I do feel that one of the joys of shadow theatre is that it can be created by anyone and that you do not need to have expensive equipment. All you need is a light source, an object to cast the shadow, and a screen of some sort to cast the shadow onto. You do of course need an audience to look at the shadows, but that goes without saying. Anna was keen to make this clear as well and the different techniques we looked at were all looking at the variations you could make to each of these elements to create interesting and special effects.
We looked at coloured gels to produce coloured shadows, multiple light sources to create multiple shadows of each object. This is particularly interesting if the light sources are at different angles. We were shown a couple of “magic” tricks to morph one person into another person and to join up the top and bottom halves of two different people. This was done by using two angled lights and sneaky use of “barn doors” to mask off different areas of light.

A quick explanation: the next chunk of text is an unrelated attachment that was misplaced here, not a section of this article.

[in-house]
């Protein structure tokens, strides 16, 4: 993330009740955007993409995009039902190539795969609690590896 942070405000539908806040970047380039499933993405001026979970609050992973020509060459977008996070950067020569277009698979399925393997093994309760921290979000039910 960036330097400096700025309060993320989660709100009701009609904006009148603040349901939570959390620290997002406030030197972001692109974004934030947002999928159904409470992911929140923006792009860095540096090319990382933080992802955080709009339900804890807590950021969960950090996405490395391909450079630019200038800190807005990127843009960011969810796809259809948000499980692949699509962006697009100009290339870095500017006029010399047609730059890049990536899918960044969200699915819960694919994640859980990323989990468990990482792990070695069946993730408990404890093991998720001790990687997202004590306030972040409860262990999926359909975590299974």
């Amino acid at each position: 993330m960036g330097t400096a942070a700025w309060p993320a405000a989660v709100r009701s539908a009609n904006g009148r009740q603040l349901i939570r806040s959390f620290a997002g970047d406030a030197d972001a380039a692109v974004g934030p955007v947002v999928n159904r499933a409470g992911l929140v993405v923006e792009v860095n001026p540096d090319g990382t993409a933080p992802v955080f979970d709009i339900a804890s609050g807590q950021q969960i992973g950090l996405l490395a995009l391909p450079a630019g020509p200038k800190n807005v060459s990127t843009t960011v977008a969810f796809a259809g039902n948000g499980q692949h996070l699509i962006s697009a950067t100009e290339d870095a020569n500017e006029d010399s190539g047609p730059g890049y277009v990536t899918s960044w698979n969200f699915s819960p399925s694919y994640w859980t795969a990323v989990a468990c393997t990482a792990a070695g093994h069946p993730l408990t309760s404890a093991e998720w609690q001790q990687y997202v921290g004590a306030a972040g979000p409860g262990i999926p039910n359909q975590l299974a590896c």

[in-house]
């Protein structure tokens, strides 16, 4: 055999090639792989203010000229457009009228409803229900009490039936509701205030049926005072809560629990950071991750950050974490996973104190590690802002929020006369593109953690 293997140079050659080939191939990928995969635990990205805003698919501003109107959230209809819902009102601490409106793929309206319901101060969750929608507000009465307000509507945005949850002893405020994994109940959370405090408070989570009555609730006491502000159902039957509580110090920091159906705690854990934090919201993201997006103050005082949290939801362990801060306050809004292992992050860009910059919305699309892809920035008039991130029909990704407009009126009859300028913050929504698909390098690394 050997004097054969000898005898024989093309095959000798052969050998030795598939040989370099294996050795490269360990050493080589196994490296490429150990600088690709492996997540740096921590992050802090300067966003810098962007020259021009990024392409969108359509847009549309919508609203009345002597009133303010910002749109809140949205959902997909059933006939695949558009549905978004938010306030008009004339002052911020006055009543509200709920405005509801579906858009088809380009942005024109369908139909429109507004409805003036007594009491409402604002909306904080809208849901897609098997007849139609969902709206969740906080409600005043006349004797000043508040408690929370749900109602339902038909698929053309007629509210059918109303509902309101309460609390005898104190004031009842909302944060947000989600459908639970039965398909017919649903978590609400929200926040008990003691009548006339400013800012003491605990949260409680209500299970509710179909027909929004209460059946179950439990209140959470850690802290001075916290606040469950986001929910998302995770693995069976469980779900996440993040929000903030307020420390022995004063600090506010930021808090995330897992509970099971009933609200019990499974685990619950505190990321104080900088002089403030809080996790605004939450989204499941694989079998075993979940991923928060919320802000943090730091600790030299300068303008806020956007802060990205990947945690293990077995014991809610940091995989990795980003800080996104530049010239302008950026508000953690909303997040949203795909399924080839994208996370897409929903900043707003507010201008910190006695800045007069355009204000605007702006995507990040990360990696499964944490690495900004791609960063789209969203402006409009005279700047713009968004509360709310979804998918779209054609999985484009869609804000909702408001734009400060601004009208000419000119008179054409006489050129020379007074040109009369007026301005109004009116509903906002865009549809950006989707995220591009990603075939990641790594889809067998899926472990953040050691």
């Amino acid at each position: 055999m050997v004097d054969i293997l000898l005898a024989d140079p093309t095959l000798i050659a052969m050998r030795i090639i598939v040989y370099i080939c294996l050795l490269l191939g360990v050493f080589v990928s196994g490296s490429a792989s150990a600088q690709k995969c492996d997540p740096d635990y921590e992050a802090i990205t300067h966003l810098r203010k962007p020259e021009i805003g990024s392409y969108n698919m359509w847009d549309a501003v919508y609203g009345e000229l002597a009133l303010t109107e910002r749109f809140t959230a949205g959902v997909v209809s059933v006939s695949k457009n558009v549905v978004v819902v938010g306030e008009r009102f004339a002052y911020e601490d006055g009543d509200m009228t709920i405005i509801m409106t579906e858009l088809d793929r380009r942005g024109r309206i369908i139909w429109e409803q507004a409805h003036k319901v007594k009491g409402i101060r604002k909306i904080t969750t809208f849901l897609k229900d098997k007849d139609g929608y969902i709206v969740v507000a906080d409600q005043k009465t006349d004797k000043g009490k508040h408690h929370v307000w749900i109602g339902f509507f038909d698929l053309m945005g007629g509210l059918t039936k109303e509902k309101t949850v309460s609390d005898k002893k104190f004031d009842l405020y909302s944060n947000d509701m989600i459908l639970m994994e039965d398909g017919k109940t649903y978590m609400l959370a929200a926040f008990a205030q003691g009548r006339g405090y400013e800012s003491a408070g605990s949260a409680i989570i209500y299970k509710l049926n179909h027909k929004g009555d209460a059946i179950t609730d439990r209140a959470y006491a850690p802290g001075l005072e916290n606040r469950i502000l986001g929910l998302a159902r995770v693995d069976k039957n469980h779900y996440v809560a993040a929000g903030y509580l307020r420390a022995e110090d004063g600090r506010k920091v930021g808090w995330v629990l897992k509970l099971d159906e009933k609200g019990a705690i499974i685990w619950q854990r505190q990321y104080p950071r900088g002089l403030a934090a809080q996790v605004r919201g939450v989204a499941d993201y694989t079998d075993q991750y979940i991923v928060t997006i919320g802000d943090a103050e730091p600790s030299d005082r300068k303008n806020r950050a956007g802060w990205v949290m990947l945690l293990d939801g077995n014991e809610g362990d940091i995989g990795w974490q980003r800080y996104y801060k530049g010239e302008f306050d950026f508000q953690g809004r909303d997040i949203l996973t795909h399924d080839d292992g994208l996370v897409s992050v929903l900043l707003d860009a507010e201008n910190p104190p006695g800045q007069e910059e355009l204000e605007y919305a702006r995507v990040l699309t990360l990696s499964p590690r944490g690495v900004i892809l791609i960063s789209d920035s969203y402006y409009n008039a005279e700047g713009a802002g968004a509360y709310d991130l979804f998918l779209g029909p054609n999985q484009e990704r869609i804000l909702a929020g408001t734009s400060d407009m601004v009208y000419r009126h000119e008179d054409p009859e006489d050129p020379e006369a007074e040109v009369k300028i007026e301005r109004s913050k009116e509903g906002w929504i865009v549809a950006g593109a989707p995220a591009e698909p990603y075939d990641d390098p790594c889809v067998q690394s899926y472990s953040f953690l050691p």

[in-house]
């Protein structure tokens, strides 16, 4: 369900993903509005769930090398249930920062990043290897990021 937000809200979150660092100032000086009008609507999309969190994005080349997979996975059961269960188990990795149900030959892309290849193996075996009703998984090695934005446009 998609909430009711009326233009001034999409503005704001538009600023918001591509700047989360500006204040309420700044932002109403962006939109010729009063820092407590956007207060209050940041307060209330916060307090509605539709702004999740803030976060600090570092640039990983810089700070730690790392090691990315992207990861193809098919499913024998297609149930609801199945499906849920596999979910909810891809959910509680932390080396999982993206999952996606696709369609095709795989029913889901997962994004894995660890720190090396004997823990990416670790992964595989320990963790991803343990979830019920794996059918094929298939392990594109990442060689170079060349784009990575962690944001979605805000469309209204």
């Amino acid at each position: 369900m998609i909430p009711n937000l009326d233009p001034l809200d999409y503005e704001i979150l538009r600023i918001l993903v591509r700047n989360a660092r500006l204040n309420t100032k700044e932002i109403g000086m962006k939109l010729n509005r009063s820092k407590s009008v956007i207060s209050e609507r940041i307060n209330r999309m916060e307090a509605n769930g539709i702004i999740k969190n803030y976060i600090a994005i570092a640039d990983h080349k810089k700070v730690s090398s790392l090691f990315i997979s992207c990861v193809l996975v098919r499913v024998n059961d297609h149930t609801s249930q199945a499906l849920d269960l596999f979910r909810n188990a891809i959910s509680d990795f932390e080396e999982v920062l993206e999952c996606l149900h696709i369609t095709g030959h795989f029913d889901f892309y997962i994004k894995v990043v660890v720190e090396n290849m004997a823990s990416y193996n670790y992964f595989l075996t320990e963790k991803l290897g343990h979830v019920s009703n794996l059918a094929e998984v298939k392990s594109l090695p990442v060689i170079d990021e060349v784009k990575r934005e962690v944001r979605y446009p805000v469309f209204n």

We were also shown a clever technique which made two 3-D still figures appear to move and dance with each other, by moving the light rather than the people. This finally solved for me a conundrum that I had been wrestling with about a particular shadow puppetry technique using a 3-D object that I saw a long time ago in “The Girl Who Cut Flowers” by Horse + Bamboo. I had been assuming that they had been moving a 3-D object in front of light source, but I suspect they were actually inserting the light inside the object. The effect for the audience is quite magical and also totally bewildering. This is because the shadow that you see creates an effect totally at odds with what is happening behind the screen. When doing conventional shadow puppetry, for the most part, the shadow that the audience sees, largely resembles the puppet that is being manipulated on the other side.